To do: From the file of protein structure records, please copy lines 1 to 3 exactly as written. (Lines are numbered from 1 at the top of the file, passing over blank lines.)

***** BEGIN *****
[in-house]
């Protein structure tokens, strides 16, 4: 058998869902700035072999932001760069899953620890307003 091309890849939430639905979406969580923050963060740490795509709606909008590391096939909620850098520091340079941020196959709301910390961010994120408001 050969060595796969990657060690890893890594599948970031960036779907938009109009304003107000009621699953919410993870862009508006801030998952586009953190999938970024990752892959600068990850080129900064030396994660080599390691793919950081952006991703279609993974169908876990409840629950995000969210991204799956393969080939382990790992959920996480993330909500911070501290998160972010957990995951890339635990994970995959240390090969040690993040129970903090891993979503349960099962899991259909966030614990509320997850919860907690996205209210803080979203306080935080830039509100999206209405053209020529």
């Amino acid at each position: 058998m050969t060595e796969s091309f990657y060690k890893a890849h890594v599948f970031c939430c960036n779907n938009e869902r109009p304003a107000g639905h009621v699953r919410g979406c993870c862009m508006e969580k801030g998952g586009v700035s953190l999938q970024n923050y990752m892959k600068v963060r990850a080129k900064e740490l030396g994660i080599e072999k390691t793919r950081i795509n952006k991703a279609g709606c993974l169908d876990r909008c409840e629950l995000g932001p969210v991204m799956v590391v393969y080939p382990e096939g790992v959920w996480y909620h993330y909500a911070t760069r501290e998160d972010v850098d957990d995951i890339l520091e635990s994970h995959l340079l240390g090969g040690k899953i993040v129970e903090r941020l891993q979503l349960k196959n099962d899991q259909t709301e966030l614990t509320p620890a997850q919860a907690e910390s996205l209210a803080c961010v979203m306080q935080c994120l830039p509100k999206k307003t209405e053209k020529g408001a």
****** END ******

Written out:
[in-house]
């Protein structure tokens, strides 16, 4: 058998869902700035072999932001760069899953620890307003 091309890849939430639905979406969580923050963060740490795509709606909008590391096939909620850098520091340079941020196959709301910390961010994120408001 050969060595796969990657060690890893890594599948970031960036779907938009109009304003107000009621699953919410993870862009508006801030998952586009953190999938970024990752892959600068990850080129900064030396994660080599390691793919950081952006991703279609993974169908876990409840629950995000969210991204799956393969080939382990790992959920996480993330909500911070501290998160972010957990995951890339635990994970995959240390090969040690993040129970903090891993979503349960099962899991259909966030614990509320997850919860907690996205209210803080979203306080935080830039509100999206209405053209020529």
């Amino acid at each position: 058998m050969t060595e796969s091309f990657y060690k890893a890849h890594v599948f970031c939430c960036n779907n938009e869902r109009p304003a107000g639905h009621v699953r919410g979406c993870c862009m508006e969580k801030g998952g586009v700035s953190l999938q970024n923050y990752m892959k600068v963060r990850a080129k900064e740490l030396g994660i080599e072999k390691t793919r950081i795509n952006k991703a279609g709606c993974l169908d876990r909008c409840e629950l995000g932001p969210v991204m799956v590391v393969y080939p382990e096939g790992v959920w996480y909620h993330y909500a911070t760069r501290e998160d972010v850098d957990d995951i890339l520091e635990s994970h995959l340079l240390g090969g040690k899953i993040v129970e903090r941020l891993q979503l349960k196959n099962d899991q259909t709301e966030l614990t509320p620890a997850q919860a907690e910390s996205l209210a803080c961010v979203m306080q935080c994120l830039p509100k999206k307003t209405e053209k020529g408001a």